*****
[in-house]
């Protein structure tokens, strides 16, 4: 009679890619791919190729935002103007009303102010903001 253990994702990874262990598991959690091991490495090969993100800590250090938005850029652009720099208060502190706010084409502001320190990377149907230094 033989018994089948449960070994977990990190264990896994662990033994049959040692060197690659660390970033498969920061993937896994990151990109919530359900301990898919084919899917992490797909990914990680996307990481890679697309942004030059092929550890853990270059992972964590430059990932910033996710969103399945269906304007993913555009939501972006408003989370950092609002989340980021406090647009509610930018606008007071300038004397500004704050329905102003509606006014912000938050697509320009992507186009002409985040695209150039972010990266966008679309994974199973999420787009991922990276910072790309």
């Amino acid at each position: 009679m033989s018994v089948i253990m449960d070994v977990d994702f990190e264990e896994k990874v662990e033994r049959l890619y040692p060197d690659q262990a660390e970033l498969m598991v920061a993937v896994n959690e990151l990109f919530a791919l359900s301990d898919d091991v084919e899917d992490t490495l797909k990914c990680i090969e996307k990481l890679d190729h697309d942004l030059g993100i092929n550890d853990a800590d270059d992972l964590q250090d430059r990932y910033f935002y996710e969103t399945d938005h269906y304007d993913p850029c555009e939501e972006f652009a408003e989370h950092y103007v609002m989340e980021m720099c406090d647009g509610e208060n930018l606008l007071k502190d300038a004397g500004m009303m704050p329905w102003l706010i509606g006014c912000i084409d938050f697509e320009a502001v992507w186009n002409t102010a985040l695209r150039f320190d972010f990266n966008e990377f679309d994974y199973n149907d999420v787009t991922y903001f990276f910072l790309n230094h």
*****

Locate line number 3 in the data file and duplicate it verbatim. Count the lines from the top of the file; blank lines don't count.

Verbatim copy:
């Amino acid at each position: 009679m033989s018994v089948i253990m449960d070994v977990d994702f990190e264990e896994k990874v662990e033994r049959l890619y040692p060197d690659q262990a660390e970033l498969m598991v920061a993937v896994n959690e990151l990109f919530a791919l359900s301990d898919d091991v084919e899917d992490t490495l797909k990914c990680i090969e996307k990481l890679d190729h697309d942004l030059g993100i092929n550890d853990a800590d270059d992972l964590q250090d430059r990932y910033f935002y996710e969103t399945d938005h269906y304007d993913p850029c555009e939501e972006f652009a408003e989370h950092y103007v609002m989340e980021m720099c406090d647009g509610e208060n930018l606008l007071k502190d300038a004397g500004m009303m704050p329905w102003l706010i509606g006014c912000i084409d938050f697509e320009a502001v992507w186009n002409t102010a985040l695209r150039f320190d972010f990266n966008e990377f679309d994974y199973n149907d999420v787009t991922y903001f990276f910072l790309n230094h």